I am going to add a late answer to this one after spending all day trying to figure out how to get YUV 4:4:4 pixels into x264. While x264 does accept raw 4:2:0 pixels in a file, it is really quite difficult getting 4:4:4 pixels passed in. With recent versions of ffmpeg, the following works for completely lossless encoding and extraction to verify the encoding.
First, write your raw yuv 4:4:4 pixels to a file in a planar format. The planes are a set of Y bytes, then the U and V bytes where U and V use 128 as the zero value. Now, invoke ffmpeg and pass in the size of the raw YUV frames as use the “yuv444p” pixel format twice, like so:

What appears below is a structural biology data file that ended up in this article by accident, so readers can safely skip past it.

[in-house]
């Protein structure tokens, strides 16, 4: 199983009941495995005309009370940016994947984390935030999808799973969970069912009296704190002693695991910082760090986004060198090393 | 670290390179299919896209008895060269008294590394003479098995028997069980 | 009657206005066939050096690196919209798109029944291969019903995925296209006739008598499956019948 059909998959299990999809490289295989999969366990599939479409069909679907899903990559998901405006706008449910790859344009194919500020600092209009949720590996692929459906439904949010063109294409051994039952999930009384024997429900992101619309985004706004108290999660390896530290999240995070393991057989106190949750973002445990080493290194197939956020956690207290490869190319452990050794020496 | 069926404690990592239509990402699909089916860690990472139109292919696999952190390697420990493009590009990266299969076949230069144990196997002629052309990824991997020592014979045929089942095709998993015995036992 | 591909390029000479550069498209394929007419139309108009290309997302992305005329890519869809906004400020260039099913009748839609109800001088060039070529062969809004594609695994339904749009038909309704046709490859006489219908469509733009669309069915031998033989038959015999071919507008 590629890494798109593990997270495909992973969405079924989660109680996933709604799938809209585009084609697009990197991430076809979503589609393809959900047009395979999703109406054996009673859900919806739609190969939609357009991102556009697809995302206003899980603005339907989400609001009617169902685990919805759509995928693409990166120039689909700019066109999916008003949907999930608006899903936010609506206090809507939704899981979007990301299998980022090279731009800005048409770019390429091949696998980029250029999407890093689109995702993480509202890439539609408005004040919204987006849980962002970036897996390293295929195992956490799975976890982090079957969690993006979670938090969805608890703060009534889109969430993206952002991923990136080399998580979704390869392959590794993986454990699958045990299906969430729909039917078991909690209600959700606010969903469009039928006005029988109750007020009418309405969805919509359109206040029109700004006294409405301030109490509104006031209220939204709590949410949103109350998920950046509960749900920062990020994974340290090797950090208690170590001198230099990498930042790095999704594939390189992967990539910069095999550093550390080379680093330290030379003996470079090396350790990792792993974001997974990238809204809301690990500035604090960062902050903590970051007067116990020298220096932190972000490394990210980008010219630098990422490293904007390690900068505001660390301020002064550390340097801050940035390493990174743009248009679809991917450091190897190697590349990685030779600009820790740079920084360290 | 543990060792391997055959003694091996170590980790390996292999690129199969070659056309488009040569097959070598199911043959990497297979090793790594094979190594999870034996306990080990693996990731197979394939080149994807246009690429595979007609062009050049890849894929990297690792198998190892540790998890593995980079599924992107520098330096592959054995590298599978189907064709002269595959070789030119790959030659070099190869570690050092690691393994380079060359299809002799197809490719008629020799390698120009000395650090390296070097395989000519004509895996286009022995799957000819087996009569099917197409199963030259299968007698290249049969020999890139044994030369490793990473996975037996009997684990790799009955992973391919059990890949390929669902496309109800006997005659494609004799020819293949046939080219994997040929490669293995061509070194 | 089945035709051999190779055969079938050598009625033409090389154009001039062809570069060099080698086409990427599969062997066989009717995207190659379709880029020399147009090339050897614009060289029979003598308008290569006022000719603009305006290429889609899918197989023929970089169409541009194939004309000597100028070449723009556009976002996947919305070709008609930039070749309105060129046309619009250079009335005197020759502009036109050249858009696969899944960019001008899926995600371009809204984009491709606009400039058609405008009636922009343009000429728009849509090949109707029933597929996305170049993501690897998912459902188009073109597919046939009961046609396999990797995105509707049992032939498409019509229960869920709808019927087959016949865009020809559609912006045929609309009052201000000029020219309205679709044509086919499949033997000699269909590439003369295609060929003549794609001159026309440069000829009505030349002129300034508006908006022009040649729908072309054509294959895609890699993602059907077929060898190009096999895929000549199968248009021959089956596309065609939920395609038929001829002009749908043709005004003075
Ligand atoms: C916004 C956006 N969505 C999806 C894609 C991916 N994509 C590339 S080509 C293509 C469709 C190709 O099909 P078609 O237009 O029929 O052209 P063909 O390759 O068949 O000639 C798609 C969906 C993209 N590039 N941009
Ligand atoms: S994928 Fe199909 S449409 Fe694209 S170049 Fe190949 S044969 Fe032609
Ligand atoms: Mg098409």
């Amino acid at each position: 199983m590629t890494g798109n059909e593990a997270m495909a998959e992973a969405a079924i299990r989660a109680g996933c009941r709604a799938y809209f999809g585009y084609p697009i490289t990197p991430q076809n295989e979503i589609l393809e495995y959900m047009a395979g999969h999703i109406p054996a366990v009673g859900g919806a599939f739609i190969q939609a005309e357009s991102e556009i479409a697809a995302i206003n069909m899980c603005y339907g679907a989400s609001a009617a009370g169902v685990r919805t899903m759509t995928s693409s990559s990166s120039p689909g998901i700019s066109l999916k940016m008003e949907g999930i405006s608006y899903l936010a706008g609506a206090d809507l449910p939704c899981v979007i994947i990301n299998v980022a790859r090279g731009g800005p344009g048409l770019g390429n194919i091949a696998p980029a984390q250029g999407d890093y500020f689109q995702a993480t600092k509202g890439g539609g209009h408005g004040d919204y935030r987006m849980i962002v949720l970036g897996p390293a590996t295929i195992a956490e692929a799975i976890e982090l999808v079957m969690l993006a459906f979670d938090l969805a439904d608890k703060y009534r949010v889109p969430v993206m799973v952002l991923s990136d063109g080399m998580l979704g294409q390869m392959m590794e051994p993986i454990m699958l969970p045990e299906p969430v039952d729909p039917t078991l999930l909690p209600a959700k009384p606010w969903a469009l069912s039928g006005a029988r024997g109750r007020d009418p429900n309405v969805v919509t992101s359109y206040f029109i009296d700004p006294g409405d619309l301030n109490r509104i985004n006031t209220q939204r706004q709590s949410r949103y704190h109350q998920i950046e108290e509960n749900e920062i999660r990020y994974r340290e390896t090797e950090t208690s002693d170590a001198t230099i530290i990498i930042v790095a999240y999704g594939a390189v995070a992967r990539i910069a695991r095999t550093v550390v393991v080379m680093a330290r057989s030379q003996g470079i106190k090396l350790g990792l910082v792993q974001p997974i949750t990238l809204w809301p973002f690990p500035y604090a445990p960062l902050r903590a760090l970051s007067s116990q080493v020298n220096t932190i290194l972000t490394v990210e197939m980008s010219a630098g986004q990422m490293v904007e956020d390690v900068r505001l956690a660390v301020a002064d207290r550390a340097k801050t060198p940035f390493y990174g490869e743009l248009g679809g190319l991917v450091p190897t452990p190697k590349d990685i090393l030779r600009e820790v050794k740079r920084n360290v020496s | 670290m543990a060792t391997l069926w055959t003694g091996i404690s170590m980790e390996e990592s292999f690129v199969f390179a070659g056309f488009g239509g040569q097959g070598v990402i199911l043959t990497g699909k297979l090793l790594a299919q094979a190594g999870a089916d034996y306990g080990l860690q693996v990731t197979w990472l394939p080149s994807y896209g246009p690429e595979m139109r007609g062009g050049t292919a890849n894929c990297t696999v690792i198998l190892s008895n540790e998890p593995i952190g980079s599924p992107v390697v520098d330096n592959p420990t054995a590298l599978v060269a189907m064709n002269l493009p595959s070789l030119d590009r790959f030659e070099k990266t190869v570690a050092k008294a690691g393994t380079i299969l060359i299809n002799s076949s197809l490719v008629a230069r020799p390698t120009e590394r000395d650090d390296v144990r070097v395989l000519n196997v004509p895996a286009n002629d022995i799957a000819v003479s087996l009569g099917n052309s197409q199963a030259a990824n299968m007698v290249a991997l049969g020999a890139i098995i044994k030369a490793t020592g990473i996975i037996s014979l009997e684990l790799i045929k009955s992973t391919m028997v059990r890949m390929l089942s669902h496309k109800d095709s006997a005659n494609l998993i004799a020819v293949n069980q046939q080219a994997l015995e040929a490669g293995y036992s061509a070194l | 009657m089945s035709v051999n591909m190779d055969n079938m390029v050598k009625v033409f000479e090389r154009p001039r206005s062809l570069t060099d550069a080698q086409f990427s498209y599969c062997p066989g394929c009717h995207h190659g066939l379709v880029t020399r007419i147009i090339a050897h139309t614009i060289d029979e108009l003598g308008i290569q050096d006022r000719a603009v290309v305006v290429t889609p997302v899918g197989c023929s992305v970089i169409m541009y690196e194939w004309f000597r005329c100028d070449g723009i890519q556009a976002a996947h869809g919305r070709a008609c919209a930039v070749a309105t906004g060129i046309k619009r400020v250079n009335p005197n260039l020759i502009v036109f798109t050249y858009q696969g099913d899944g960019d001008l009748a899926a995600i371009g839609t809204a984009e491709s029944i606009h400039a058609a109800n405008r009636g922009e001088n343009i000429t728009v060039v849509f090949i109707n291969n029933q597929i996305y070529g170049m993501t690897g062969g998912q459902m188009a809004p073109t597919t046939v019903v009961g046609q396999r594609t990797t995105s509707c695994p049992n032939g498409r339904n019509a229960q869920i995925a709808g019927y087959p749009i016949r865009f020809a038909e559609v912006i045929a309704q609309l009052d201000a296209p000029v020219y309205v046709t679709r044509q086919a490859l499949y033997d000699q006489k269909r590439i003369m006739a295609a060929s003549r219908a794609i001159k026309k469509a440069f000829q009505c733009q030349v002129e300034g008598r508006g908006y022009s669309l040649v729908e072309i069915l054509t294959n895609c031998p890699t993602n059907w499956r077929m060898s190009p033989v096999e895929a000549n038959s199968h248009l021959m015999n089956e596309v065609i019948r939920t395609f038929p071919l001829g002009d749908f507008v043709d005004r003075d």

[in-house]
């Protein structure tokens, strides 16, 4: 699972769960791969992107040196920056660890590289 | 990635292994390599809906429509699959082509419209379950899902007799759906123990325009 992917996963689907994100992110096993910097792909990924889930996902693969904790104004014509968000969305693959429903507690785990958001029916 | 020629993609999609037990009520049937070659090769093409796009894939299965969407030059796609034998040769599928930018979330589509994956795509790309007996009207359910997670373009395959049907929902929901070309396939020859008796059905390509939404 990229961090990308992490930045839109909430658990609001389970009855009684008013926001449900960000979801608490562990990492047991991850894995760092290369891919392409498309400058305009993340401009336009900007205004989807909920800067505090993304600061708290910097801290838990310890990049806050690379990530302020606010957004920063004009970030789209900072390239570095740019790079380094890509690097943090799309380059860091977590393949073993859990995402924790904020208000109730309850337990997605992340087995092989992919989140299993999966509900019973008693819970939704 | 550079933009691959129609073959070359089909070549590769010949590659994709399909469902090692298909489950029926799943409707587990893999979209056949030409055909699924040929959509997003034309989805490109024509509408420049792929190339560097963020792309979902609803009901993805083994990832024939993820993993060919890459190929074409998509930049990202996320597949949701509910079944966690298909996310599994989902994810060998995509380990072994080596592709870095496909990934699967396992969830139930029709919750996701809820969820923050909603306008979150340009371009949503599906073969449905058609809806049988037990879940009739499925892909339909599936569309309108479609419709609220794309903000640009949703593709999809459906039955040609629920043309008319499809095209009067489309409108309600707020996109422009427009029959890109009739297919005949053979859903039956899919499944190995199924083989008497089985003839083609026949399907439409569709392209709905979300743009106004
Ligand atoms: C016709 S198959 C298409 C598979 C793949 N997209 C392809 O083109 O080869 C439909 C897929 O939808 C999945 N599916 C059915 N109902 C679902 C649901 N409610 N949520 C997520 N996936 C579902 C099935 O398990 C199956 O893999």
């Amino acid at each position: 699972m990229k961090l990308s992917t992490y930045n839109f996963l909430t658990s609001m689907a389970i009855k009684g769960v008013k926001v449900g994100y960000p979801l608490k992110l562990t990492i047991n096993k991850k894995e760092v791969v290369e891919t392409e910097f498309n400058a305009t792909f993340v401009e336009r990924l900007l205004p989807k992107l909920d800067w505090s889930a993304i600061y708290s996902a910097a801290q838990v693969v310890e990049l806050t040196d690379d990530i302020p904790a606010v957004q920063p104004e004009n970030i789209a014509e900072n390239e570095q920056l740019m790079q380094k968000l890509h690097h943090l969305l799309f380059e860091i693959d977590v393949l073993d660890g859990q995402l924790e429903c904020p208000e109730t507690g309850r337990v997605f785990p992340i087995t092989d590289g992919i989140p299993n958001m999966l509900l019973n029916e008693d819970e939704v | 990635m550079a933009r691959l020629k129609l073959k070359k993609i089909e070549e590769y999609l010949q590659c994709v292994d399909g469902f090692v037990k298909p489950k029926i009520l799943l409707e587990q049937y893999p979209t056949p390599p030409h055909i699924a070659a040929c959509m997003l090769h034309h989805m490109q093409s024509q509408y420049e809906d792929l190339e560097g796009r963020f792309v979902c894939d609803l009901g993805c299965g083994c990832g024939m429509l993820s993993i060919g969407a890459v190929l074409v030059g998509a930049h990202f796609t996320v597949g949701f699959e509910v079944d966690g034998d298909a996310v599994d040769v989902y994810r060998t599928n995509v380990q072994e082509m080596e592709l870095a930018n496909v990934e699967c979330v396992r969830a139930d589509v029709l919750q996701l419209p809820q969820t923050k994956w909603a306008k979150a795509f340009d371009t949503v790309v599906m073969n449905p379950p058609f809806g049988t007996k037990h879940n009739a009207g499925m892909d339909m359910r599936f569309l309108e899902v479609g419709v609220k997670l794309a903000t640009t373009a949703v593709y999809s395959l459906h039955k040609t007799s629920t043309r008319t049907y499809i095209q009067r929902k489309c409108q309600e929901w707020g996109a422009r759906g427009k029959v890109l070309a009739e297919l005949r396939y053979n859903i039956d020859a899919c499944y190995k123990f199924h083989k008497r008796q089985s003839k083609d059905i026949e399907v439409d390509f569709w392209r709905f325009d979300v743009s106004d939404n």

ffmpeg -y -s 480x480 -pix_fmt yuv444p -i Tree480.yuv \ -c:v libx264 -pix_fmt yuv444p -profile:v high444 -crf 0 \ -preset:v slow \ Tree480_lossless.m4v
Once the encoding to h264 and wrapping as a Quicktime file is done, one can extract the exact same bytes like so:
ffmpeg -y -i Tree480_lossless.m4v -vcodec rawvideo -pix_fmt yuv444p \ Tree480_m4v_decoded.yuv
Finally, verify the two binary files with diff:
$ diff -s Tree480.yuv Tree480_m4v_decoded.yuv Files Tree480.yuv and Tree480_m4v_decoded.yuv are identical
Just keep in mind that you need to write the YUV bytes to a file yourself, do not let ffmpeg do any conversion of the YUV values!